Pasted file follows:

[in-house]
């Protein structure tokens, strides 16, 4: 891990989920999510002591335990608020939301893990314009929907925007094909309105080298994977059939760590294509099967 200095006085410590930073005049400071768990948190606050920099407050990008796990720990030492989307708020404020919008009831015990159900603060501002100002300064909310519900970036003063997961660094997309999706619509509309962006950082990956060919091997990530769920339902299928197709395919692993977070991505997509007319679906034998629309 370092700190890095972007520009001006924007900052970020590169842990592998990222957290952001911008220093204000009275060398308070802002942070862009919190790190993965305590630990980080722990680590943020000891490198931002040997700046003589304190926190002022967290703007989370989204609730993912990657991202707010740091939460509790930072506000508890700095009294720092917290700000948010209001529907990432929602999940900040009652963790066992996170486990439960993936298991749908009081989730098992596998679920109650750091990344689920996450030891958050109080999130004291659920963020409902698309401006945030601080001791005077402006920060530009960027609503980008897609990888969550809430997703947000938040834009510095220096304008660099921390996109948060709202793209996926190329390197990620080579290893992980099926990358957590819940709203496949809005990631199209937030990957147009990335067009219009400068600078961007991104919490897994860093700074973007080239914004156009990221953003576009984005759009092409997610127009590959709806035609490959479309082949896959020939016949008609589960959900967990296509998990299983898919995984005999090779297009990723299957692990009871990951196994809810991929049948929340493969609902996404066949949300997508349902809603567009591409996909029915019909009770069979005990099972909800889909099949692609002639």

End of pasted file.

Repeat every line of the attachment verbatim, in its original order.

[in-house]
């Protein structure tokens, strides 16, 4: 891990989920999510002591335990608020939301893990314009929907925007094909309105080298994977059939760590294509099967 200095006085410590930073005049400071768990948190606050920099407050990008796990720990030492989307708020404020919008009831015990159900603060501002100002300064909310519900970036003063997961660094997309999706619509509309962006950082990956060919091997990530769920339902299928197709395919692993977070991505997509007319679906034998629309 370092700190890095972007520009001006924007900052970020590169842990592998990222957290952001911008220093204000009275060398308070802002942070862009919190790190993965305590630990980080722990680590943020000891490198931002040997700046003589304190926190002022967290703007989370989204609730993912990657991202707010740091939460509790930072506000508890700095009294720092917290700000948010209001529907990432929602999940900040009652963790066992996170486990439960993936298991749908009081989730098992596998679920109650750091990344689920996450030891958050109080999130004291659920963020409902698309401006945030601080001791005077402006920060530009960027609503980008897609990888969550809430997703947000938040834009510095220096304008660099921390996109948060709202793209996926190329390197990620080579290893992980099926990358957590819940709203496949809005990631199209937030990957147009990335067009219009400068600078961007991104919490897994860093700074973007080239914004156009990221953003576009984005759009092409997610127009590959709806035609490959479309082949896959020939016949008609589960959900967990296509998990299983898919995984005999090779297009990723299957692990009871990951196994809810991929049948929340493969609902996404066949949300997508349902809603567009591409996909029915019909009770069979005990099972909800889909099949692609002639």